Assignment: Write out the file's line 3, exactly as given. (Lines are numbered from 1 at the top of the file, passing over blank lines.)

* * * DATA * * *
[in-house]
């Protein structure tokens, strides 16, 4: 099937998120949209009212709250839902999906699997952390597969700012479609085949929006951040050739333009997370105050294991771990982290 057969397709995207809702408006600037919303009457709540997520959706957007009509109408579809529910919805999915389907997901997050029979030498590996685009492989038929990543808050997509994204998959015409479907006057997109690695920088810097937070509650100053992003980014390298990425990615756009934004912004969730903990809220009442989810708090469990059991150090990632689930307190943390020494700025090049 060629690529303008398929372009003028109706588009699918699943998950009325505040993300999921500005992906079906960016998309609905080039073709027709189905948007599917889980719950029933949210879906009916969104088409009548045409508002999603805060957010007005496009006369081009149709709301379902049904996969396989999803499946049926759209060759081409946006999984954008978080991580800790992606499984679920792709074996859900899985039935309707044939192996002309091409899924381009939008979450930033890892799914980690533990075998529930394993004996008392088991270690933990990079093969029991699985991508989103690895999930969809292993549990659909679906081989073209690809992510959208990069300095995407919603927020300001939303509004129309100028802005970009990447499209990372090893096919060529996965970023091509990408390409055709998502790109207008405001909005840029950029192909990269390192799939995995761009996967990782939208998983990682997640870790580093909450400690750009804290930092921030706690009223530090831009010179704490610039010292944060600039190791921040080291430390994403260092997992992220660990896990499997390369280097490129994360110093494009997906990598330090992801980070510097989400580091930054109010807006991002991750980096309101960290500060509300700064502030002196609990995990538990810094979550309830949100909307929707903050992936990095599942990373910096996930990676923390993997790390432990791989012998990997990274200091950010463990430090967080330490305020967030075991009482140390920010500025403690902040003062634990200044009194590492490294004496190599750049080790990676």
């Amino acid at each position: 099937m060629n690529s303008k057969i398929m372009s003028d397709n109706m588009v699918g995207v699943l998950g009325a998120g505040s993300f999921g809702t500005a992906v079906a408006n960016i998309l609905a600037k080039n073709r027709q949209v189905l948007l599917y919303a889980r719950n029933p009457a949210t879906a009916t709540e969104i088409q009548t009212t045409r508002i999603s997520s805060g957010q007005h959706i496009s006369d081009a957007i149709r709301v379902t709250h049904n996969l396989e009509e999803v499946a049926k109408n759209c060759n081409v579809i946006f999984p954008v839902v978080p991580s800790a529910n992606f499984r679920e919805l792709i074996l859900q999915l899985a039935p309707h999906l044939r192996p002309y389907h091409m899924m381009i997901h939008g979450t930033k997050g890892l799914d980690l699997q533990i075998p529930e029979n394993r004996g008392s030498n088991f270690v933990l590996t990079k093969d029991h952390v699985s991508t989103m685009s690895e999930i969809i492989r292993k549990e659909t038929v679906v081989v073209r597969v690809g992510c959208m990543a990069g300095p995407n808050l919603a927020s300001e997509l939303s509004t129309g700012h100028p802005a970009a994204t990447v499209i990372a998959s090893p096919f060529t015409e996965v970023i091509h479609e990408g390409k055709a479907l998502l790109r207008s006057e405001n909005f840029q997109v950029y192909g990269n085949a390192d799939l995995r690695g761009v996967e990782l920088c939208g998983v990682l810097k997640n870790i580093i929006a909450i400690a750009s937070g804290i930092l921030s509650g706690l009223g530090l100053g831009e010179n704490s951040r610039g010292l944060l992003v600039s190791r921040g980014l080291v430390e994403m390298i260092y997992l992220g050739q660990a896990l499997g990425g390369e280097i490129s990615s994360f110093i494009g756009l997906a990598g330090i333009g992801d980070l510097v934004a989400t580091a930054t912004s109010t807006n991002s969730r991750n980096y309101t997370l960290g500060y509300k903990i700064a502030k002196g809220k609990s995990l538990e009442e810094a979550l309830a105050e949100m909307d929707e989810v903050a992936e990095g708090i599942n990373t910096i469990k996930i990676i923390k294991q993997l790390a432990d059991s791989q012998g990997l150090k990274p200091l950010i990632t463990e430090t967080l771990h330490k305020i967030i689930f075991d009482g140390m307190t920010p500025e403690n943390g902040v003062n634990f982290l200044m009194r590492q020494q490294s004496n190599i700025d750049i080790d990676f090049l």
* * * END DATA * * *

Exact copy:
């Amino acid at each position: 099937m060629n690529s303008k057969i398929m372009s003028d397709n109706m588009v699918g995207v699943l998950g009325a998120g505040s993300f999921g809702t500005a992906v079906a408006n960016i998309l609905a600037k080039n073709r027709q949209v189905l948007l599917y919303a889980r719950n029933p009457a949210t879906a009916t709540e969104i088409q009548t009212t045409r508002i999603s997520s805060g957010q007005h959706i496009s006369d081009a957007i149709r709301v379902t709250h049904n996969l396989e009509e999803v499946a049926k109408n759209c060759n081409v579809i946006f999984p954008v839902v978080p991580s800790a529910n992606f499984r679920e919805l792709i074996l859900q999915l899985a039935p309707h999906l044939r192996p002309y389907h091409m899924m381009i997901h939008g979450t930033k997050g890892l799914d980690l699997q533990i075998p529930e029979n394993r004996g008392s030498n088991f270690v933990l590996t990079k093969d029991h952390v699985s991508t989103m685009s690895e999930i969809i492989r292993k549990e659909t038929v679906v081989v073209r597969v690809g992510c959208m990543a990069g300095p995407n808050l919603a927020s300001e997509l939303s509004t129309g700012h100028p802005a970009a994204t990447v499209i990372a998959s090893p096919f060529t015409e996965v970023i091509h479609e990408g390409k055709a479907l998502l790109r207008s006057e405001n909005f840029q997109v950029y192909g990269n085949a390192d799939l995995r690695g761009v996967e990782l920088c939208g998983v990682l810097k997640n870790i580093i929006a909450i400690a750009s937070g804290i930092l921030s509650g706690l009223g530090l100053g831009e010179n704490s951040r610039g010292l944060l992003v600039s190791r921040g980014l080291v430390e994403m390298i260092y997992l992220g050739q660990a896990l499997g990425g390369e280097i490129s990615s994360f110093i494009g756009l997906a990598g330090i333009g992801d980070l510097v934004a989400t580091a930054t912004s109010t807006n991002s969730r991750n980096y309101t997370l960290g500060y509300k903990i700064a502030k002196g809220k609990s995990l538990e009442e810094a979550l309830a105050e949100m909307d929707e989810v903050a992936e990095g708090i599942n990373t910096i469990k996930i990676i923390k294991q993997l790390a432990d059991s791989q012998g990997l150090k990274p200091l950010i990632t463990e430090t967080l771990h330490k305020i967030i689930f075991d009482g140390m307190t920010p500025e403690n943390g902040v003062n634990f982290l200044m009194r590492q020494q490294s004496n190599i700025d750049i080790d990676f090049l």